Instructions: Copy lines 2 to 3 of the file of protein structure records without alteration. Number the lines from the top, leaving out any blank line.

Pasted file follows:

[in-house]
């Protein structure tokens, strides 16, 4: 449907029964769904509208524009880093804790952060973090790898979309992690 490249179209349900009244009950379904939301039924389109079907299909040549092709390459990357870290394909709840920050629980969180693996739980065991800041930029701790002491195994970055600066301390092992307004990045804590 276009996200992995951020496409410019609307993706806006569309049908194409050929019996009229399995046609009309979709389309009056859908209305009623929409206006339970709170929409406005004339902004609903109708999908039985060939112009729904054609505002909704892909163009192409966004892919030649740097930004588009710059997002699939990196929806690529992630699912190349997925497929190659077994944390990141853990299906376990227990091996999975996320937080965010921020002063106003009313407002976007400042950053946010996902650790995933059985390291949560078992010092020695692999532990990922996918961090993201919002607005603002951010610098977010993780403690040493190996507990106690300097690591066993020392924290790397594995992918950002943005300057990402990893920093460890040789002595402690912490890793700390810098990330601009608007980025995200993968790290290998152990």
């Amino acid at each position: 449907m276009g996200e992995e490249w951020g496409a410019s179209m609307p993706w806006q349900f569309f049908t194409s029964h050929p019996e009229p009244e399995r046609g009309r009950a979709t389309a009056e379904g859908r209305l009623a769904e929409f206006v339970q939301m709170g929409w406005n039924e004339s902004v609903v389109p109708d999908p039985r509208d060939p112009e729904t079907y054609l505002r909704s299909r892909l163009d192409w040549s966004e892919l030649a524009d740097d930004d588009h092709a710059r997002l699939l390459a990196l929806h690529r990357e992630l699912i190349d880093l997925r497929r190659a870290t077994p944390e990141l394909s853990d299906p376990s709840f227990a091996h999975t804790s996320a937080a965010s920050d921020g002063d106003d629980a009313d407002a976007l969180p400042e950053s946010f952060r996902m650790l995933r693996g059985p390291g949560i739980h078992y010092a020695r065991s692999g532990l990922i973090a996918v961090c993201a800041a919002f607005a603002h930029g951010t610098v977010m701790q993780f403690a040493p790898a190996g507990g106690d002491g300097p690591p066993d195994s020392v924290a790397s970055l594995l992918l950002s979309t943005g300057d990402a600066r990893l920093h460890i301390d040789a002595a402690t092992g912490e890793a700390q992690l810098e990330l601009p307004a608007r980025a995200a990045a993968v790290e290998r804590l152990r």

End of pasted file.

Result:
């Protein structure tokens, strides 16, 4: 449907029964769904509208524009880093804790952060973090790898979309992690 490249179209349900009244009950379904939301039924389109079907299909040549092709390459990357870290394909709840920050629980969180693996739980065991800041930029701790002491195994970055600066301390092992307004990045804590 276009996200992995951020496409410019609307993706806006569309049908194409050929019996009229399995046609009309979709389309009056859908209305009623929409206006339970709170929409406005004339902004609903109708999908039985060939112009729904054609505002909704892909163009192409966004892919030649740097930004588009710059997002699939990196929806690529992630699912190349997925497929190659077994944390990141853990299906376990227990091996999975996320937080965010921020002063106003009313407002976007400042950053946010996902650790995933059985390291949560078992010092020695692999532990990922996918961090993201919002607005603002951010610098977010993780403690040493190996507990106690300097690591066993020392924290790397594995992918950002943005300057990402990893920093460890040789002595402690912490890793700390810098990330601009608007980025995200993968790290290998152990």
């Amino acid at each position: 449907m276009g996200e992995e490249w951020g496409a410019s179209m609307p993706w806006q349900f569309f049908t194409s029964h050929p019996e009229p009244e399995r046609g009309r009950a979709t389309a009056e379904g859908r209305l009623a769904e929409f206006v339970q939301m709170g929409w406005n039924e004339s902004v609903v389109p109708d999908p039985r509208d060939p112009e729904t079907y054609l505002r909704s299909r892909l163009d192409w040549s966004e892919l030649a524009d740097d930004d588009h092709a710059r997002l699939l390459a990196l929806h690529r990357e992630l699912i190349d880093l997925r497929r190659a870290t077994p944390e990141l394909s853990d299906p376990s709840f227990a091996h999975t804790s996320a937080a965010s920050d921020g002063d106003d629980a009313d407002a976007l969180p400042e950053s946010f952060r996902m650790l995933r693996g059985p390291g949560i739980h078992y010092a020695r065991s692999g532990l990922i973090a996918v961090c993201a800041a919002f607005a603002h930029g951010t610098v977010m701790q993780f403690a040493p790898a190996g507990g106690d002491g300097p690591p066993d195994s020392v924290a790397s970055l594995l992918l950002s979309t943005g300057d990402a600066r990893l920093h460890i301390d040789a002595a402690t092992g912490e890793a700390q992690l810098e990330l601009p307004a608007r980025a995200a990045a993968v790290e290998r804590l152990r």